As the government moves to regularize shantytowns in the country, retired pastor Bishop Simeon Hall warned that any help offered to those residents should not exceed aid to struggling Bahamian homeowners.
“The help and assistance the government of The Bahamas extends to those who have broken our immigration laws – and now require proper and legal housing – must not exceed the systematic aid the government renders to Bahamians waylaid and disadvantaged by the loss of their own houses,” Hall said.
“At the risk of sounding callous, the hard reality is that our government should indeed help illegal immigrants along humanitarian lines.
“But this help should not be offered to those who continuously break our immigration laws, exploit our welfare and social services systems and transfer their own earnings and savings out of the country.
“The government should counterbalance the traumatic and disconcerting experiences of hundreds of law abiding Bahamian citizens who have loss their houses, or risk losing their houses, after paying mortgages for decades. An initiative such as the much touted Mortgage Relief Program must not be waylaid by the help we offer to those who flagrantly break our laws.”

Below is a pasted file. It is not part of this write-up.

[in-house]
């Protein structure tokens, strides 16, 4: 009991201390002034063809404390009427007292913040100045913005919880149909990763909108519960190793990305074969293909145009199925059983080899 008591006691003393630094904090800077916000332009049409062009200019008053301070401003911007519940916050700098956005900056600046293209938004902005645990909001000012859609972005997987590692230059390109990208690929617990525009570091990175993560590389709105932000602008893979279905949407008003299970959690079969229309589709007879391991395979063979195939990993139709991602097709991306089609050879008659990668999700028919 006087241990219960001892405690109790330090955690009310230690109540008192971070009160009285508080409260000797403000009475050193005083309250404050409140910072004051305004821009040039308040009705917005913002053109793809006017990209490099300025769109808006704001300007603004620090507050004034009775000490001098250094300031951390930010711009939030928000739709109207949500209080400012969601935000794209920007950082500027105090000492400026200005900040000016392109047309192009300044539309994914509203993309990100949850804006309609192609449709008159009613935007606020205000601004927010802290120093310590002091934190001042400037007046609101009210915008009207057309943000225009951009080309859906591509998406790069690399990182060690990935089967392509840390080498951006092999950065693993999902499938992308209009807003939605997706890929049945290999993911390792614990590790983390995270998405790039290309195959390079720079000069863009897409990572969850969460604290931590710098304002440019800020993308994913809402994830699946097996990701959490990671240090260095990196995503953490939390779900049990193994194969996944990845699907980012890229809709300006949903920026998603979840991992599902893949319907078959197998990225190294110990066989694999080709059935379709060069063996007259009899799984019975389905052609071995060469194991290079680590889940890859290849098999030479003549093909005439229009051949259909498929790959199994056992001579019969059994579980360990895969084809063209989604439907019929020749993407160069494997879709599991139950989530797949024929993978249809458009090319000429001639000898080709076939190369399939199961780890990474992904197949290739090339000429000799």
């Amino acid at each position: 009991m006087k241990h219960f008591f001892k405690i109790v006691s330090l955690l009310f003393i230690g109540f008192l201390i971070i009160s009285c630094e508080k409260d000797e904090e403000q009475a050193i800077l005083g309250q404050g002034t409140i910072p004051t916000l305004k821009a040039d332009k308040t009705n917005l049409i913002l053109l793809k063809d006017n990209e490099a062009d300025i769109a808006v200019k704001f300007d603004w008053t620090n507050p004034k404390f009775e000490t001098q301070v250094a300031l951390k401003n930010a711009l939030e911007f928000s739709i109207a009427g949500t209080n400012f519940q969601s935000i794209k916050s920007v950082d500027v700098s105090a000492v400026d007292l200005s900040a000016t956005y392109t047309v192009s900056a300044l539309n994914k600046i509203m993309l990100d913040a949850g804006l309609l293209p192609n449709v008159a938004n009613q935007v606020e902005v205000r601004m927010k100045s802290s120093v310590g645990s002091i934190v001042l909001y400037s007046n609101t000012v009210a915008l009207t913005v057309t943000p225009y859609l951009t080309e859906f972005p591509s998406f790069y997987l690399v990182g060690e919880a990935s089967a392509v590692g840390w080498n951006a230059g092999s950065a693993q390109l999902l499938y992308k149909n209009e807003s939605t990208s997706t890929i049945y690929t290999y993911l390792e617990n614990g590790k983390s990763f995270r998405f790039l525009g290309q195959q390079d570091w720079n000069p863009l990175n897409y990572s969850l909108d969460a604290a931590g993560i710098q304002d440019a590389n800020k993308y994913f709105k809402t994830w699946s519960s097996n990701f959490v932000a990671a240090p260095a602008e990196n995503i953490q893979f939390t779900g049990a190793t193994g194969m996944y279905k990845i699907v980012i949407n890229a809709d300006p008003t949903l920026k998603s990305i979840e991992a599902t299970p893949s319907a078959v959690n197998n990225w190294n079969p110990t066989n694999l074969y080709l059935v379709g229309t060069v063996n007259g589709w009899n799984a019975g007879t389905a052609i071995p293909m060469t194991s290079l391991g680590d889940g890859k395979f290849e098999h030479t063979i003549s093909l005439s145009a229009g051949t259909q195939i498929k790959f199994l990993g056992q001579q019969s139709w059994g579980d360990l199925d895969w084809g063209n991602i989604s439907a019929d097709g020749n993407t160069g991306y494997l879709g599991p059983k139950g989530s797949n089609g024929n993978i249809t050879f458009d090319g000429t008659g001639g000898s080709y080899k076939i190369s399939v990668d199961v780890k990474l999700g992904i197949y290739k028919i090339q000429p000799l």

The government has said that it is not paying for shantytown residents to find new homes.
Hall said charity starts at home.
This is not the first time Hall has levied criticism on undocumented migrants in The Bahamas.
Hall has said that illegals entering The Bahamas with impunity who have settled and are working within weeks or days “clearly bespeaks the high level of slackness and corruption in the relevant government agencies”.
His latest sentiments came days after Acting President of the Bahamas Christian Council (BCC) Anglican Archdeacon James Palacious called on Bahamians to lend aid to shantytown residents who struggle to find new homes.
“All Bahamians are urged, as they are able, to help these residents to readjust to the financial and social realities of a new life and location,” Palacious said.
“They are our brothers and sisters and we need to come to their aid in whatever way we can.”
The government has established a Shantytown Action Task Force (SATF) to deal with the issue of shantytowns throughout The Bahamas.
The task force has served residents of 11 shantytowns in New Providence with final notices.
Residents have until August 10 to move.
Many residents have expressed dismay over the process with some lamenting that they have nowhere to go.
Education: College of The Bahamas, English